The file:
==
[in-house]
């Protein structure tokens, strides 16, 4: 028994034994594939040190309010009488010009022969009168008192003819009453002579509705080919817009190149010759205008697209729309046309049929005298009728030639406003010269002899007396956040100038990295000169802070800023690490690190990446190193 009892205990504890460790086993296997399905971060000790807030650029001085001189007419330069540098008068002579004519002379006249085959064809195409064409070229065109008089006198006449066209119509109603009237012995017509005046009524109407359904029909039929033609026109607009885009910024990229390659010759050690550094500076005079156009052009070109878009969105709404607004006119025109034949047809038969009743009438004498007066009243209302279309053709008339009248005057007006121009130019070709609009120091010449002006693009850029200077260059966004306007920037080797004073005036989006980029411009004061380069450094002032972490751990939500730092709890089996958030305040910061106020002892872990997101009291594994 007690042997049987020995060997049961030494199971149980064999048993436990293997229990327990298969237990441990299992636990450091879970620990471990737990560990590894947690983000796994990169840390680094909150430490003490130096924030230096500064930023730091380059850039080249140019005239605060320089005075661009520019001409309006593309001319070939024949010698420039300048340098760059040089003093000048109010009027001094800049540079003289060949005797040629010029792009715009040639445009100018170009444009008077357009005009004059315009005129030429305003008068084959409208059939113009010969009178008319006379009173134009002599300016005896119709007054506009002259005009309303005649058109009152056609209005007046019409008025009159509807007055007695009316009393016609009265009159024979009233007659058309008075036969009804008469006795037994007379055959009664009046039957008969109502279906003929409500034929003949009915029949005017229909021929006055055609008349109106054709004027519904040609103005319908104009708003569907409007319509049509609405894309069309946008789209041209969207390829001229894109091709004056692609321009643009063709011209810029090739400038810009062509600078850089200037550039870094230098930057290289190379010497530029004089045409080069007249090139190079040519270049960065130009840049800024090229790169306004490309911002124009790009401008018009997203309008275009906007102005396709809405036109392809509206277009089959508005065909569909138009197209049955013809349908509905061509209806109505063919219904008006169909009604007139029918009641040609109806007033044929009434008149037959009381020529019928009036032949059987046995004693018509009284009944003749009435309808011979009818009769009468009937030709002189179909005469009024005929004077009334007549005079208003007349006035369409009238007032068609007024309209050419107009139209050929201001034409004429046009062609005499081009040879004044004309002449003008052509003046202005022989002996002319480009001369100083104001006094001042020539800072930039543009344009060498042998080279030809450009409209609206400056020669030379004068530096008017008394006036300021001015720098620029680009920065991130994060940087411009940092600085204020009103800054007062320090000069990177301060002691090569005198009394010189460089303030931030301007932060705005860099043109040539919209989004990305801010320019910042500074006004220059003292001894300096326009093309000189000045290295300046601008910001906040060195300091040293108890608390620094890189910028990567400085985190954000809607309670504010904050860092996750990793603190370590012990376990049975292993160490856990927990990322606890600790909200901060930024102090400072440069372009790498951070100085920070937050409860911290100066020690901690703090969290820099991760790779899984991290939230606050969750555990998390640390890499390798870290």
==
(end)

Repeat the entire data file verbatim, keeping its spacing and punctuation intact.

[in-house]
């Protein structure tokens, strides 16, 4: 028994034994594939040190309010009488010009022969009168008192003819009453002579509705080919817009190149010759205008697209729309046309049929005298009728030639406003010269002899007396956040100038990295000169802070800023690490690190990446190193 009892205990504890460790086993296997399905971060000790807030650029001085001189007419330069540098008068002579004519002379006249085959064809195409064409070229065109008089006198006449066209119509109603009237012995017509005046009524109407359904029909039929033609026109607009885009910024990229390659010759050690550094500076005079156009052009070109878009969105709404607004006119025109034949047809038969009743009438004498007066009243209302279309053709008339009248005057007006121009130019070709609009120091010449002006693009850029200077260059966004306007920037080797004073005036989006980029411009004061380069450094002032972490751990939500730092709890089996958030305040910061106020002892872990997101009291594994 007690042997049987020995060997049961030494199971149980064999048993436990293997229990327990298969237990441990299992636990450091879970620990471990737990560990590894947690983000796994990169840390680094909150430490003490130096924030230096500064930023730091380059850039080249140019005239605060320089005075661009520019001409309006593309001319070939024949010698420039300048340098760059040089003093000048109010009027001094800049540079003289060949005797040629010029792009715009040639445009100018170009444009008077357009005009004059315009005129030429305003008068084959409208059939113009010969009178008319006379009173134009002599300016005896119709007054506009002259005009309303005649058109009152056609209005007046019409008025009159509807007055007695009316009393016609009265009159024979009233007659058309008075036969009804008469006795037994007379055959009664009046039957008969109502279906003929409500034929003949009915029949005017229909021929006055055609008349109106054709004027519904040609103005319908104009708003569907409007319509049509609405894309069309946008789209041209969207390829001229894109091709004056692609321009643009063709011209810029090739400038810009062509600078850089200037550039870094230098930057290289190379010497530029004089045409080069007249090139190079040519270049960065130009840049800024090229790169306004490309911002124009790009401008018009997203309008275009906007102005396709809405036109392809509206277009089959508005065909569909138009197209049955013809349908509905061509209806109505063919219904008006169909009604007139029918009641040609109806007033044929009434008149037959009381020529019928009036032949059987046995004693018509009284009944003749009435309808011979009818009769009468009937030709002189179909005469009024005929004077009334007549005079208003007349006035369409009238007032068609007024309209050419107009139209050929201001034409004429046009062609005499081009040879004044004309002449003008052509003046202005022989002996002319480009001369100083104001006094001042020539800072930039543009344009060498042998080279030809450009409209609206400056020669030379004068530096008017008394006036300021001015720098620029680009920065991130994060940087411009940092600085204020009103800054007062320090000069990177301060002691090569005198009394010189460089303030931030301007932060705005860099043109040539919209989004990305801010320019910042500074006004220059003292001894300096326009093309000189000045290295300046601008910001906040060195300091040293108890608390620094890189910028990567400085985190954000809607309670504010904050860092996750990793603190370590012990376990049975292993160490856990927990990322606890600790909200901060930024102090400072440069372009790498951070100085920070937050409860911290100066020690901690703090969290820099991760790779899984991290939230606050969750555990998390640390890499390798870290």